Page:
WASHINGTON – Retiring Democratic Sen. Barbara Boxer, who was an outspoken supporter of Hillary Clinton during the 2016 election, is set to introduce a Senate bill that aims to end the Electoral College.
Boxer announced in a statement on Tuesday that the bill, which she planned to introduce later Tuesday afternoon, would determine the winner of presidential elections by the outcome of the popular vote.
She cited President-elect Donald Trump’s victory in the Electoral College despite Democratic nominee Hillary Clinton’s apparent popular vote advantage.
“In my lifetime, I have seen two elections where the winner of the general election did not win the popular vote,” Boxer said in a statement. “The Electoral College is an outdated, undemocratic system that does not reflect our modern society, and it needs to change immediately. Every American should be guaranteed that their vote counts.”
“In 2012, Donald Trump tweeted, ‘The electoral college is a disaster for a democracy,’ ” Boxer added. “I couldn’t agree more. One person, one vote!”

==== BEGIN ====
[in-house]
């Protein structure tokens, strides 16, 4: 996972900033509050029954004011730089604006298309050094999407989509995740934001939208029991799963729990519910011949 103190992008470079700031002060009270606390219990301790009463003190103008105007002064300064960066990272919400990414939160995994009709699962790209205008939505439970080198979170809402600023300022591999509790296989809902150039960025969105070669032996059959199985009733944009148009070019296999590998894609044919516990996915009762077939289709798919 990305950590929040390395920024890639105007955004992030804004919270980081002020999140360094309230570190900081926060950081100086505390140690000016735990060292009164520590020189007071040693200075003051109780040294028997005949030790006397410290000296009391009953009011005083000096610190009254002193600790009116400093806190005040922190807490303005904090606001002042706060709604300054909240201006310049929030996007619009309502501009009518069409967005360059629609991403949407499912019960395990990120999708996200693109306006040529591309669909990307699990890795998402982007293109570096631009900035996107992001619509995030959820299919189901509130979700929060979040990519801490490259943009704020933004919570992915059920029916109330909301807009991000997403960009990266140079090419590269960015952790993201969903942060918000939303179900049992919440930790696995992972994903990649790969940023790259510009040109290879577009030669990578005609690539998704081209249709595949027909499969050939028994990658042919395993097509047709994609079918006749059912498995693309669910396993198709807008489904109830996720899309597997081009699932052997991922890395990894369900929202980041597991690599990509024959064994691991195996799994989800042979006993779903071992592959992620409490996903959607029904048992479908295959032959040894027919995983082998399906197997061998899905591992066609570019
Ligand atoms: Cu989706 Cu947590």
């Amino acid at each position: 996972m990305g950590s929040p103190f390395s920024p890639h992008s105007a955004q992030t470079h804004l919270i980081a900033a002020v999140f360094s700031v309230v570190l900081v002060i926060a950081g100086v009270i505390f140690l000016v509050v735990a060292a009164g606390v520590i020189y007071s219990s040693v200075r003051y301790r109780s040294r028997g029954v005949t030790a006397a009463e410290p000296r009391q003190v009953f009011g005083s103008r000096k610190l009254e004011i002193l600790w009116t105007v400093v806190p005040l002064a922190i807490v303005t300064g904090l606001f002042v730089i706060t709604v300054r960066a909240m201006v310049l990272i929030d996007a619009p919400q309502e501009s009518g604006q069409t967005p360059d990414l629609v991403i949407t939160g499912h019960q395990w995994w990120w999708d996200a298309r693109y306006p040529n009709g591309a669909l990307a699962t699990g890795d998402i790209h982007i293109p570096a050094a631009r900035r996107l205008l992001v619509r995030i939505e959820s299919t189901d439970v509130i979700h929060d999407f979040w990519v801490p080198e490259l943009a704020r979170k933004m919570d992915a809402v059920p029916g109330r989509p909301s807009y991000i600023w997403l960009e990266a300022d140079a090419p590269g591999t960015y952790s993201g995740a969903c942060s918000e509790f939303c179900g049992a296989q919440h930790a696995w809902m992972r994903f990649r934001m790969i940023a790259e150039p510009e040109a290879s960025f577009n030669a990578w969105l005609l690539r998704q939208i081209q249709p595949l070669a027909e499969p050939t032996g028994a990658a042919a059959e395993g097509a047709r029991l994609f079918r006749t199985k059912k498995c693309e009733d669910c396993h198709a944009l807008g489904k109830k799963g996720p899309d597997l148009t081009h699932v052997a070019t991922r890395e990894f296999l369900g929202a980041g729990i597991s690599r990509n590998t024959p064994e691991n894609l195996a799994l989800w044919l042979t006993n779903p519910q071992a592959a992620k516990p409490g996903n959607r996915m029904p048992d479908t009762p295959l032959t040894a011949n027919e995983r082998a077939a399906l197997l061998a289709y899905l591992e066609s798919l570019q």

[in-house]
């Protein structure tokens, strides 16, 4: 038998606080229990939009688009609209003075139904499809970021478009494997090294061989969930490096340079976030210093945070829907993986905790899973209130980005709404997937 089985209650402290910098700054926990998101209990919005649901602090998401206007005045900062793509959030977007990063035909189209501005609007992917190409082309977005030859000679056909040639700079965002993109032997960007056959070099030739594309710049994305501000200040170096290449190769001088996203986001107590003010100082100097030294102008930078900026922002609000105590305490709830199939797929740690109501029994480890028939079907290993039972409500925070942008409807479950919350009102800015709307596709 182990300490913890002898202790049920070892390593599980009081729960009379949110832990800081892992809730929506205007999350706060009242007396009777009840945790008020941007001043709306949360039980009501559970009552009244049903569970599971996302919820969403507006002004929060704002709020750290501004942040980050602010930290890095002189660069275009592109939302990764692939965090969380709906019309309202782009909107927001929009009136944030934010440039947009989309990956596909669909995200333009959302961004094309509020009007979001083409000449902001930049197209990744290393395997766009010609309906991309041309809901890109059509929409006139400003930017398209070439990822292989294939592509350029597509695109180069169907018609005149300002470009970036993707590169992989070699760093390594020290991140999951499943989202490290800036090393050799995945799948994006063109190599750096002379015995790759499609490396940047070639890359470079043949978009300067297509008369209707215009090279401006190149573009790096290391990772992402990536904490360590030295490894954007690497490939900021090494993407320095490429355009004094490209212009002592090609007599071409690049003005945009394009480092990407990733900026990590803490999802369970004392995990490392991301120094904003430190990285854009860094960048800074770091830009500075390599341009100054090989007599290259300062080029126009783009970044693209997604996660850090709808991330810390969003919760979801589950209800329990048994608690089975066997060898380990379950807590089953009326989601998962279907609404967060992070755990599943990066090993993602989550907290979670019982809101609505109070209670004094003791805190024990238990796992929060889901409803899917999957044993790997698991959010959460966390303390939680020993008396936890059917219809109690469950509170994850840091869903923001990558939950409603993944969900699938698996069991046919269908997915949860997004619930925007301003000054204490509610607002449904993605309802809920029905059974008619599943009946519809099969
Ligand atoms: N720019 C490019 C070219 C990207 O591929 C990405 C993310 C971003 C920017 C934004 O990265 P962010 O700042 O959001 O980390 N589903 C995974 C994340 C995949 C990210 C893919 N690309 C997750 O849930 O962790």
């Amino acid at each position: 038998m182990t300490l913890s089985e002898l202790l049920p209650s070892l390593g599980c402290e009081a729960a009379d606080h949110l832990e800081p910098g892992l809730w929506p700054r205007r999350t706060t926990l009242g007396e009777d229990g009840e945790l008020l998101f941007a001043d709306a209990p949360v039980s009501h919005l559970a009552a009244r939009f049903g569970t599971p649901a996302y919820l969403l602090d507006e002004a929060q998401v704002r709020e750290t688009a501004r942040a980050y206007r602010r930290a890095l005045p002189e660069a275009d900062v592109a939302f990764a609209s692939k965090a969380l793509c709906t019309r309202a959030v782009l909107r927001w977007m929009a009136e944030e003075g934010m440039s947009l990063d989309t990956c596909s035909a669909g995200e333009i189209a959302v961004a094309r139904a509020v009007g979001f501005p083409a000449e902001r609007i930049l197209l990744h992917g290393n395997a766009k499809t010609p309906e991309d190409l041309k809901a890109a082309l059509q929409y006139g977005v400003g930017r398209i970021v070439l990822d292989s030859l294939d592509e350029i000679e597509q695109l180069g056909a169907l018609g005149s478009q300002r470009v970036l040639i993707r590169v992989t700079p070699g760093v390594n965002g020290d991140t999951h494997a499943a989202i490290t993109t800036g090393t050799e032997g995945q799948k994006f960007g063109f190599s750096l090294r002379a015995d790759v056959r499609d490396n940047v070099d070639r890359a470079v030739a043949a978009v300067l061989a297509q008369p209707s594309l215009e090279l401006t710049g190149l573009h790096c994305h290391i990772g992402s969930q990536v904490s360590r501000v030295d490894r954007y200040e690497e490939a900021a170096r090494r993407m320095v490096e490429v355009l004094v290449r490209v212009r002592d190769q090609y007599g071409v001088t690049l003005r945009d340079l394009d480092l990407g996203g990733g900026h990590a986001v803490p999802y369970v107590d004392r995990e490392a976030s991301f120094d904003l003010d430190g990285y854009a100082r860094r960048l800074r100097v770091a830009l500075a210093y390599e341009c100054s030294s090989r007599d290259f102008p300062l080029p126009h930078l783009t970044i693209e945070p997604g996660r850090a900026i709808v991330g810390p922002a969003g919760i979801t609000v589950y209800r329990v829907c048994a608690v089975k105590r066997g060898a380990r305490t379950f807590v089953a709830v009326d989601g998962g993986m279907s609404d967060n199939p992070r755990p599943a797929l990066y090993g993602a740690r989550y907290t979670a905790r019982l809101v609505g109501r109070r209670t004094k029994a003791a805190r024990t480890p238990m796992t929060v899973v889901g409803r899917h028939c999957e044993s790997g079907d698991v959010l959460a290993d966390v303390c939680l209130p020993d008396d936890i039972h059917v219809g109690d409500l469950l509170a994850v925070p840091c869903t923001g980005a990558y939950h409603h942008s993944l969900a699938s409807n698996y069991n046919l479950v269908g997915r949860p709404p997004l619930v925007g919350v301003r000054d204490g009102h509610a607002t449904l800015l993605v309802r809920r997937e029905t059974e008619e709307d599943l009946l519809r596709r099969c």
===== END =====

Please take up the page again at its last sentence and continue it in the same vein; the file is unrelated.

The presidency is the only office where you can get more votes & still lose. It's time to end the Electoral College. https://t.co/OXZ9vHaIH1
— Sen. Barbara Boxer (@SenatorBoxer) November 15, 2016
According to CNN’s election results as of Tuesday, Clinton won 61,329,657 votes and Trump won 60,530,867.
This is the fifth time in history that a nominee has won the popular vote but not the Electoral College.
The same situation happened to Al Gore in 2000, when he lost to George W. Bush.
The actual likelihood of Boxer’s bill passing is low. It’s a proposed constitutional amendment, which would require passage not only by two-thirds majorities in the House and Senate, but then in three-quarters of states. A lame duck session and a Republican Congress will make it difficult to get such a bill through the legislative branch.
On Tuesday, Trump praised the Electoral College after previously criticizing the system. He said he could have won the popular vote if he campaigned differently.
Trump tweeted he would have won the populous states of Florida, New York and California if he had spent more time campaigning there.